Wednesday, April 23, 2014

The Insider's Guide to the Boston Marathon

If you're running the Boston Marathon, you've done at least some research.  Whether that research is like mine, a thorough enough skim through the B.A.A. emails to know which wave you're in, or that research is like my friend Erika's, which included a mile by mile course analysis focusing on major landmarks... you know something before you arrive.

But just like anything else, there are just some things you can't know until you've been there.  It's the things they don't tell you in the race program, the things that don't get their own tent at the expo.

Just like anything, there is insider information that you can only get from, well, an insider.  But luckily for you, not only do you have an insider on your hands, you have one who likes to write things in bulleted form.  So without further ado...

The Insider's Guide to the Boston Marathon

  • Make sure your mom has your camera.  She might not be able to catch a shot of you at the race, but at least you will always be able to treasure that special picture of you in T.J. Maxx $10 sweats trying to open a pack of candy at 6:30 AM.

  • You may think that the strongly recommended recommendation (i.e. do this or die) to arrive at "Athletes' Village" two hours before your start time seems unnecessary.  Understandable, but incorrect. You will need at least one hour to navigate 36,000 runners wrapped in aluminum foil... err, I mean polyethylene blankets... looking for your friend who told you to meet at the gear check tent (side note: they stopped doing gear check this year) and then at least another 40 minutes to wait in line for the port-o-pot.  The extra 20 minutes can be spent using said port-o-pot, trying to figure out the logistics of fitting a pack of Starbursts in your running shorts, or just general nerves.
  • You will start in waves.  This means that, unless you are an elite athlete, you will not start immediately as the gun goes off.  This is important to keep in mind, especially if you are the type to jump up and down and scream when you get excited.  Remember, you will be standing with your fellow corral mates for at least another 10 minutes afterwards.  Don't be that girl.
  • The first three miles are downhill.  It's a trap.
  • Just because it isn't hot, doesn't mean you can't get a sunburn.  This is a good lesson for life in general, but especially relevant if you plan to run for three hours in arm warmers.  The reverse farmer's tan isn't an easy look to pull off.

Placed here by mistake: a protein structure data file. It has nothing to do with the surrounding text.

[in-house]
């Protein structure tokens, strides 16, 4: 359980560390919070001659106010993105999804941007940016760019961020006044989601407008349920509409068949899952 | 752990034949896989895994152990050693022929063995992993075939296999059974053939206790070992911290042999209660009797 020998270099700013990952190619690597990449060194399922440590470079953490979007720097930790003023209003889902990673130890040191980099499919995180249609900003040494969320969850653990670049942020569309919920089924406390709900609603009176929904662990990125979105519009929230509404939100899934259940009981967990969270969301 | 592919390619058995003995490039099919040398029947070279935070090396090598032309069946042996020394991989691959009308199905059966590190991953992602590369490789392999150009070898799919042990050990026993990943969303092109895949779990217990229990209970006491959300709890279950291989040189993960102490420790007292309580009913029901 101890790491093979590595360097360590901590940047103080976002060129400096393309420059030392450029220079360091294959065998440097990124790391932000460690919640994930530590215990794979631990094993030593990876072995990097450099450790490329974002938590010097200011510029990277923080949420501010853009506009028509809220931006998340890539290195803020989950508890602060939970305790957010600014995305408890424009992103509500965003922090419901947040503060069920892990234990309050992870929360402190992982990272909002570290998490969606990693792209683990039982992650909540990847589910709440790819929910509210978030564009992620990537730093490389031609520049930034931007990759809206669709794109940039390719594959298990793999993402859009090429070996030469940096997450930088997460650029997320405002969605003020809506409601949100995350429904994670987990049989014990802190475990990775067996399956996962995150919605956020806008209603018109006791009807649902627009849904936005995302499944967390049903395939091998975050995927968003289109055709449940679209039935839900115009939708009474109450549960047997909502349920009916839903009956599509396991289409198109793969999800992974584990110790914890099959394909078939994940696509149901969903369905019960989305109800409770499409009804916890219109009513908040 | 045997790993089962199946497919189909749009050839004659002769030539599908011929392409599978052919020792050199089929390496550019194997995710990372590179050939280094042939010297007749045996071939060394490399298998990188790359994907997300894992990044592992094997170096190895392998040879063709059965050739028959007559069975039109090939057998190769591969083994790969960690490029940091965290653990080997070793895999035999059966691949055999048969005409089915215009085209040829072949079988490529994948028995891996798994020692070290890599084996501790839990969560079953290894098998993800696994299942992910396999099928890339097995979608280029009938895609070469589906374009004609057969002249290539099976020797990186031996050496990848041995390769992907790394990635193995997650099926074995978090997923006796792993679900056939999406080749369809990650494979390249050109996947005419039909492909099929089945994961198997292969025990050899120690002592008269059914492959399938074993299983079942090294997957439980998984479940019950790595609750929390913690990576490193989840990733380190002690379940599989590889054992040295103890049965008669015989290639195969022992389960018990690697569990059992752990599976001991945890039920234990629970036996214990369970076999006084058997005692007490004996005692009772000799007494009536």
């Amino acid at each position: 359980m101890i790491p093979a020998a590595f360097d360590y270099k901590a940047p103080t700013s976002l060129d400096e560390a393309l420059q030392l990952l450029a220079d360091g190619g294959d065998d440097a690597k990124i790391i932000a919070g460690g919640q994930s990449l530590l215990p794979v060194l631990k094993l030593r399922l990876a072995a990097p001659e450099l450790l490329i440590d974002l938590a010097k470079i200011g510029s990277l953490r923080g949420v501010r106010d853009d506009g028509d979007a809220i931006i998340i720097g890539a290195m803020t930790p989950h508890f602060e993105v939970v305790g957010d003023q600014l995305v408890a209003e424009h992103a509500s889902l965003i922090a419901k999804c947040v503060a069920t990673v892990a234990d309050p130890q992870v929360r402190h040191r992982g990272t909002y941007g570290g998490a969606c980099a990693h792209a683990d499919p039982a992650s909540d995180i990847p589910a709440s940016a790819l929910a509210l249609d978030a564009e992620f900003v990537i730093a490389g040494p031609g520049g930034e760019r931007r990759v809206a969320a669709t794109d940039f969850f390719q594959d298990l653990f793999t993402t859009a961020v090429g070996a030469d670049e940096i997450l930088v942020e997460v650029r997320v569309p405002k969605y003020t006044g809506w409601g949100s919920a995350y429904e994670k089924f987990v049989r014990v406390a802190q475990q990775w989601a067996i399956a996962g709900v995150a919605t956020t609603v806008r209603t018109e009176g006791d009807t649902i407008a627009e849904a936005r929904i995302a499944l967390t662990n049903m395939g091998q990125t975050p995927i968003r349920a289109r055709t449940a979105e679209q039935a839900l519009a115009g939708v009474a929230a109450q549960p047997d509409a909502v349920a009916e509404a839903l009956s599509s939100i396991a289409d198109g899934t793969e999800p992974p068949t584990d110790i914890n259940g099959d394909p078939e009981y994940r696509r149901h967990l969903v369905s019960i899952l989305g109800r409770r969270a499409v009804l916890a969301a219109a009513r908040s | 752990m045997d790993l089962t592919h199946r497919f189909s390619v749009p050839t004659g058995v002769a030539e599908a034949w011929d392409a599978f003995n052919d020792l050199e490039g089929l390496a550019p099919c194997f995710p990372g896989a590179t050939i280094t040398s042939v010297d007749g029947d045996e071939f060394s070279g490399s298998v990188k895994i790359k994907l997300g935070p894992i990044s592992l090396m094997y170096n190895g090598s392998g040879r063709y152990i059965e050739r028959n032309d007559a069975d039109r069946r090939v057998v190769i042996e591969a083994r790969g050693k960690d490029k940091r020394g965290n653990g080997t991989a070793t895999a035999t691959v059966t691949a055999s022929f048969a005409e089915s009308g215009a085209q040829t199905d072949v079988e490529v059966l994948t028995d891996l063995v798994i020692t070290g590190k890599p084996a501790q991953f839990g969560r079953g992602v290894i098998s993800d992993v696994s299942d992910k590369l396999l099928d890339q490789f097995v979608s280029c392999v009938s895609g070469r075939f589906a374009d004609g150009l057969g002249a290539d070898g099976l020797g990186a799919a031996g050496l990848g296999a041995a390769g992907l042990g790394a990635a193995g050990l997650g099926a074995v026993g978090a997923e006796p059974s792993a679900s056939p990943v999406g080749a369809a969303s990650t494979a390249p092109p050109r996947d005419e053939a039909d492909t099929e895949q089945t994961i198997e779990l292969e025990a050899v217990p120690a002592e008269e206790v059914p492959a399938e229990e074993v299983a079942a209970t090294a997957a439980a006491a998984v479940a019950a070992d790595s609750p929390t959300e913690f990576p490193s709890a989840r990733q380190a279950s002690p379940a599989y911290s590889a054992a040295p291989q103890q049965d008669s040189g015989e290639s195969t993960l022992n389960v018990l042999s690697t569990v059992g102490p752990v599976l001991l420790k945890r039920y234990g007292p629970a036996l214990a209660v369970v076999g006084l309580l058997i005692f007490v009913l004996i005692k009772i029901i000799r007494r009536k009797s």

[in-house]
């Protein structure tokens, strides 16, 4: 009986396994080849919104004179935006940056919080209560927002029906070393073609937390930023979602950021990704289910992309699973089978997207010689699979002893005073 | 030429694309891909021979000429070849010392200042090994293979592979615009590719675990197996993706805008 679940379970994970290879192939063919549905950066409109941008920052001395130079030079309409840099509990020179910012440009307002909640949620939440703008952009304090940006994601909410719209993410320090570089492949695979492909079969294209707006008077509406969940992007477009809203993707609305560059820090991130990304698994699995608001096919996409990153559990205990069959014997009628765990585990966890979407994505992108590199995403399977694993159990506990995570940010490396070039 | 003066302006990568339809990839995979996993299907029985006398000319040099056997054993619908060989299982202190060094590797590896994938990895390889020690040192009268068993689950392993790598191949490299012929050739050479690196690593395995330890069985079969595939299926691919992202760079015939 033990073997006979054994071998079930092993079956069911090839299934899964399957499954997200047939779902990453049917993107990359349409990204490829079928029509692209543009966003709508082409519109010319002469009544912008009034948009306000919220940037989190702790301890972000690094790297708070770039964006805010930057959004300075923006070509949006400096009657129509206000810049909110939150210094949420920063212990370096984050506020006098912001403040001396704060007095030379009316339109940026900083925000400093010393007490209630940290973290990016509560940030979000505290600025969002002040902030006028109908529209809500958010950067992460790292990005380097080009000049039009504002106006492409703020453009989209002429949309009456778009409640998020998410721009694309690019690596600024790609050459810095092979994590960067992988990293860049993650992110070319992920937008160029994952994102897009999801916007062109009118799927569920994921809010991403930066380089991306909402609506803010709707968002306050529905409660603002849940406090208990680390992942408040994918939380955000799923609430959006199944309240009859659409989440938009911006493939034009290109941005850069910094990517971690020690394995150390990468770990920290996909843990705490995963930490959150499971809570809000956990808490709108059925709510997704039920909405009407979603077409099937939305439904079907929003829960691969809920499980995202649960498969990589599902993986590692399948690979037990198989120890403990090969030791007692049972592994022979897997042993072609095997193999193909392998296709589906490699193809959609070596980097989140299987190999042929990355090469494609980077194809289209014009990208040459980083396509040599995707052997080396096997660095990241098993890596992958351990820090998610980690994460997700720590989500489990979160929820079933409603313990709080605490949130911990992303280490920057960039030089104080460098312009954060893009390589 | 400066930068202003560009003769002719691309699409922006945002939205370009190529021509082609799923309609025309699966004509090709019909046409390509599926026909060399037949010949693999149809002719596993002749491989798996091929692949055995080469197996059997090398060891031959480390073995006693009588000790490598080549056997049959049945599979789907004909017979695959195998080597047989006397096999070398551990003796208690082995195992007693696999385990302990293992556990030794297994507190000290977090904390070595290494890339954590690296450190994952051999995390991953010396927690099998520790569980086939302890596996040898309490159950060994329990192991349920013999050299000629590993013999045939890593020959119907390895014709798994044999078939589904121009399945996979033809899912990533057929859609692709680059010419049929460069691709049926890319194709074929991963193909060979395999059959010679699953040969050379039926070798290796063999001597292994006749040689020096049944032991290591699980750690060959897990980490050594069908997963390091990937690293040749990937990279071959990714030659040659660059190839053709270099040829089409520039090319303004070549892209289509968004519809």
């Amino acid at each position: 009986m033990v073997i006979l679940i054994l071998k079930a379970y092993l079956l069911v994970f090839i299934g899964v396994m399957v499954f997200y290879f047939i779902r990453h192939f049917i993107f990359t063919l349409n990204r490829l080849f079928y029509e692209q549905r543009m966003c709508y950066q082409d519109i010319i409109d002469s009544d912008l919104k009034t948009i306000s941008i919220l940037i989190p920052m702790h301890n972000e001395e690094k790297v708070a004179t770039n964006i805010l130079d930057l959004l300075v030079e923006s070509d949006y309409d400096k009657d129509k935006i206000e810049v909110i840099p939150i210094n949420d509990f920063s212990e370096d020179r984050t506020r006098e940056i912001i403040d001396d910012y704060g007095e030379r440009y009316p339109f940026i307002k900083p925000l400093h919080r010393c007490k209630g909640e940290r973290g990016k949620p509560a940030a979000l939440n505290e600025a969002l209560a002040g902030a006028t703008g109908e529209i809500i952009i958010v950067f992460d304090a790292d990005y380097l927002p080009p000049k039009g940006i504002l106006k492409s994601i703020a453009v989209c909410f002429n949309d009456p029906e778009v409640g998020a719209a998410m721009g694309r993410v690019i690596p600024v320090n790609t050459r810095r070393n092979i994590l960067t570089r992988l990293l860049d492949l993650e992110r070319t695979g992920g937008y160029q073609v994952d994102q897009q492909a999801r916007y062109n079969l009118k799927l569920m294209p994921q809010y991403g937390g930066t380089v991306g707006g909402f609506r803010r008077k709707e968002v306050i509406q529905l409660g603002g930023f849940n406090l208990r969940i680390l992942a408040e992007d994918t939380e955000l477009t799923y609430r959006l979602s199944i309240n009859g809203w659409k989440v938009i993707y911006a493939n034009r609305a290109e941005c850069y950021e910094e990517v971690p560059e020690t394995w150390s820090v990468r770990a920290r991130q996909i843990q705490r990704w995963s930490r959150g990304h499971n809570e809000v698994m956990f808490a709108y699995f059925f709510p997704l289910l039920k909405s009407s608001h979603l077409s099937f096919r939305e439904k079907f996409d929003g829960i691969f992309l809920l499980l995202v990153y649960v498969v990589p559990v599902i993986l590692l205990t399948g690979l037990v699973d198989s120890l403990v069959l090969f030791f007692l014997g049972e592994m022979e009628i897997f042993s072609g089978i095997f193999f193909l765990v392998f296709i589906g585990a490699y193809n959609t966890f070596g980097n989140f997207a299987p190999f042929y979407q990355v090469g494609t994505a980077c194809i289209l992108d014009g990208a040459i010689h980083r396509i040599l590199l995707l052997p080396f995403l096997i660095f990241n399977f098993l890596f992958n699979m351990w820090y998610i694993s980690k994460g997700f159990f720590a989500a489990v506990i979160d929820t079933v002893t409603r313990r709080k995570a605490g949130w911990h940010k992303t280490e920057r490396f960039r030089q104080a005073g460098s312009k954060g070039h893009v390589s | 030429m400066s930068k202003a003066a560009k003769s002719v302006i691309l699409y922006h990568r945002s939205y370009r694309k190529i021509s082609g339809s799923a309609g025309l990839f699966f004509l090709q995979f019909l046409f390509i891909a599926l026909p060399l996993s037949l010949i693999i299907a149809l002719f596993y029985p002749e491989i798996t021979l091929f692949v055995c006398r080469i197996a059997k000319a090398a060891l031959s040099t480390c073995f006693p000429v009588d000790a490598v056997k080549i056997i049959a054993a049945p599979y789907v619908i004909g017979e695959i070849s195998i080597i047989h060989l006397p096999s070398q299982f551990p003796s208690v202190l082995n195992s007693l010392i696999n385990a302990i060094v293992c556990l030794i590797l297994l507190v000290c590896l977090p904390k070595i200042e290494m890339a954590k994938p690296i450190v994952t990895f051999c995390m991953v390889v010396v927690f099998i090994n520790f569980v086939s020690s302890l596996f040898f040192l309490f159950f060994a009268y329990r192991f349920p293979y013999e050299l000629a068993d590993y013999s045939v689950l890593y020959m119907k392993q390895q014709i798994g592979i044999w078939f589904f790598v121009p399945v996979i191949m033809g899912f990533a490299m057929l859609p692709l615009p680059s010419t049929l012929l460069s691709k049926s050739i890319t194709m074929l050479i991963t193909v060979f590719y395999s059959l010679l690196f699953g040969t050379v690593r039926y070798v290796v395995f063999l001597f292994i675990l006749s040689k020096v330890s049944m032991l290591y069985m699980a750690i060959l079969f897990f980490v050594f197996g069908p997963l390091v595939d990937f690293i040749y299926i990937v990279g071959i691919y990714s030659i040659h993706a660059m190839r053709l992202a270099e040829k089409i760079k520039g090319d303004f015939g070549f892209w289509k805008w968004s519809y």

• Speaking of unfortunate tan lines, the Boston Marathon happens to be a straight shot from beginning to end.  This means that you will be spending 3-4 hours with one side in direct sunlight.  Sunscreen is your friend, unless you are planning on wearing a lot of one-sleeved dresses this season.
  • My biggest concern before the race was that I wouldn't know when I got to Heartbreak Hill.  That didn't end up being a problem.  You know.
  • Do yourself a favor and read as many signs as you can before mile 23.  Some of them are funny ("Kiss me!  My dad can't catch you."), some are kind of rewarding ("Your butt looks great!"), and some are exactly what you need ("This hill will not break you.").
  • After mile 23, read signs if you can.  Or just focus on every step... because if you stop focusing, you might just stop.
  • It's okay to pee your pants, it's okay to cry a little, it's okay to mostly black out.... just don't stop.
  • You may think that once you cross the finish line, the hard part is over.  Unfortunately, the hard part has just begun.  You now have a mile long walk out of the fenced-in finish chute.
  • Do not sit on the curb in the finish chute, unless you are ready to be swarmed by anxious volunteers with wheelchairs.
  • Do not trust the signs in the finish chute.  They all say "food/drinks/exit" but they really mean "food/drinks/exit after a 15 minute arduous walk of near death, and a right turn."
  • No, you cannot just roll out under the finish chute fence because your legs don't work.  Trust me, I asked.
  • When all else fails, just sit down.  Volunteers will bring you a PowerBar and eventually someone will find you.
  • Wear your medal and fluorescent orange jacket proudly until you leave Boston.  You'll spend the rest of the day being congratulated by strangers and, if you're really lucky, the cashier at Panera will give you an extra baguette for free.
  • Say you're never running again.  It's always good to end a long race weekend with a joke!

Happy Hump Day.
If you're down about the hump, look at it this way... it could be a heartbreaking hill.

Want more tea? Have a second cup!
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